SAHANA GHOSH, then a graduate student at Yale University, New Haven, Connecticut, was awarded a grant in May 2014 to aid research on 'Borderland Orders: The Gendered Economy of Mobility and Control in North Bengal,' supervised by Dr. Kalyanakrishnan Sivaramakrishnan. This project studies the working lives of rural Bengali men and women on both sides of the increasingly militarized India-Bangladesh border, focusing on borderland residents' struggle to maintain transborder family relationships and their daily spatial practices along and across the border. The grantee conducted fieldwork in the border district of Coochbehar in eastern India and the adjacent border districts of Lalmonirhat and Kurigram in northern Bangladesh. In addition to this, archival research was conducted in New Delhi, Kolkata, Siliguri, Coochbehar (India) and Rangpur, Rajshahi, Dhaka (Bangladesh). Tracing the family histories and networks of borderland residents spread across the region, this project constructs a people's biography of this border through multiple migrations across it in both directions, since its violent institution in 1947. With India's construction of a fence to seal all forms of porosity at this border, there has been an increasing security apparatus on both sides (relatively smaller in Bangladesh). This project examines civil-military relations at the border and what it means for lived practices of citizenship, routine incidents of violence, and the gendered labor that comprises national security. Belonging to the agrarian poor, Bengali residents of the Indian and Bangladeshi borderlands, both Muslims and Hindus, embody a courageous form of transnational living, their daily lives, necessarily involving complex moral negotiations with 'the law,' state power, and the politics of dis/emplacement.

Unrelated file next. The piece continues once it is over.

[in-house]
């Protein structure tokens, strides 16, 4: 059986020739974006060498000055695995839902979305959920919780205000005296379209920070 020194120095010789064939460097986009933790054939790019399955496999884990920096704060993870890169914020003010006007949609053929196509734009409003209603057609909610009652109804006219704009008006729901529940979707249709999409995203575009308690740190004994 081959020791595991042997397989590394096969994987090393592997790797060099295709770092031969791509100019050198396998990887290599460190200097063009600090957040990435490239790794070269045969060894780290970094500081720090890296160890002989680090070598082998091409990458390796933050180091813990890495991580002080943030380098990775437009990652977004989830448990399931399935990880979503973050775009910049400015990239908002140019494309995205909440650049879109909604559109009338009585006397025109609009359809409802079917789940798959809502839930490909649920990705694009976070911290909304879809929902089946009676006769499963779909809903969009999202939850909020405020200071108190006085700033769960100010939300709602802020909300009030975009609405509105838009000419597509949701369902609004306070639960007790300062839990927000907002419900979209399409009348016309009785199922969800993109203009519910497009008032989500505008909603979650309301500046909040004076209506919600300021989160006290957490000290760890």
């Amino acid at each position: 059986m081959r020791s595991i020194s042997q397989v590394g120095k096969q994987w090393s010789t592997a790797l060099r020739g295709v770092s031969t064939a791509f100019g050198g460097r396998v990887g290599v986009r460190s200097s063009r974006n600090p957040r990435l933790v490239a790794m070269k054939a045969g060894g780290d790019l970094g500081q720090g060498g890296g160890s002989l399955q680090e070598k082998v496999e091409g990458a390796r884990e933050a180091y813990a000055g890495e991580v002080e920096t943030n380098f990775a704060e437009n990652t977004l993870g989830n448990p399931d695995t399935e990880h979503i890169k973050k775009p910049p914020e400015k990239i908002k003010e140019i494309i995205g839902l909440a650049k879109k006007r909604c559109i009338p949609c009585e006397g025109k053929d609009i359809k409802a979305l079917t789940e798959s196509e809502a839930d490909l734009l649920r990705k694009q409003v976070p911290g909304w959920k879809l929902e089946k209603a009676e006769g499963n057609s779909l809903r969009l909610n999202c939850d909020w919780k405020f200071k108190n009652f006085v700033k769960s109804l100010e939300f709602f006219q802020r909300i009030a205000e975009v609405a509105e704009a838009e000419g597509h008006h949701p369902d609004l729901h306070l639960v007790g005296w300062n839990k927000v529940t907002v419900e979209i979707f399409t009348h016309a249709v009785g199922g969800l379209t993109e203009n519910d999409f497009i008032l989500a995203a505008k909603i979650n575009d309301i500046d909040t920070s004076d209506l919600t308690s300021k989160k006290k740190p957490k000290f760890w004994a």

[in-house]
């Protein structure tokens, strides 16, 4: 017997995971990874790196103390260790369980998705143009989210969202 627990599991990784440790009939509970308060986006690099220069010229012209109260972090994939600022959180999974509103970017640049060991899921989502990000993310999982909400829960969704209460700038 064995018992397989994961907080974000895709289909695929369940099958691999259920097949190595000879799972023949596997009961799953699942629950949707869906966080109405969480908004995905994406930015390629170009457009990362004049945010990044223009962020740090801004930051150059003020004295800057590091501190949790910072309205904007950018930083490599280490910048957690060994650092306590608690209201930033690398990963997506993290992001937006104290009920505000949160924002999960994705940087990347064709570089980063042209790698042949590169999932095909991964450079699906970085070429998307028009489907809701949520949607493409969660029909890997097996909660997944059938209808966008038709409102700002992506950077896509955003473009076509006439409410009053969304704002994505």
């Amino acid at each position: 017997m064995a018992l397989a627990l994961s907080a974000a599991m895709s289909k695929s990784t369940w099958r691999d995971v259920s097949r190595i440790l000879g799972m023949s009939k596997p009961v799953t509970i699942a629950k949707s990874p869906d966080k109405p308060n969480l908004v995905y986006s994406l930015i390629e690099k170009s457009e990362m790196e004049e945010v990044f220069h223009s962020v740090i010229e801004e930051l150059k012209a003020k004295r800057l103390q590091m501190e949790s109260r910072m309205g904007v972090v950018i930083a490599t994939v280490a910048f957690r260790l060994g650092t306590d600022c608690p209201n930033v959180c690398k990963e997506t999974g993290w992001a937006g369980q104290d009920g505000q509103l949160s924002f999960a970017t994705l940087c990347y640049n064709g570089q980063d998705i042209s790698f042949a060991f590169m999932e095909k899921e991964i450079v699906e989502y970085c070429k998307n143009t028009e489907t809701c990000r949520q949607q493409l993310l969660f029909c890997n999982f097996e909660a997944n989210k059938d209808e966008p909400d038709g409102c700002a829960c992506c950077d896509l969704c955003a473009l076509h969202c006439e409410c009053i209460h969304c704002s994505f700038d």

Bovensiepen, Judith, London School of Economics, London, UK - To aid research on 'Tracing Fragmented Paths: Memories of Violence in the Reconstruction of East Timor,' supervised by Dr. Matthew Engelke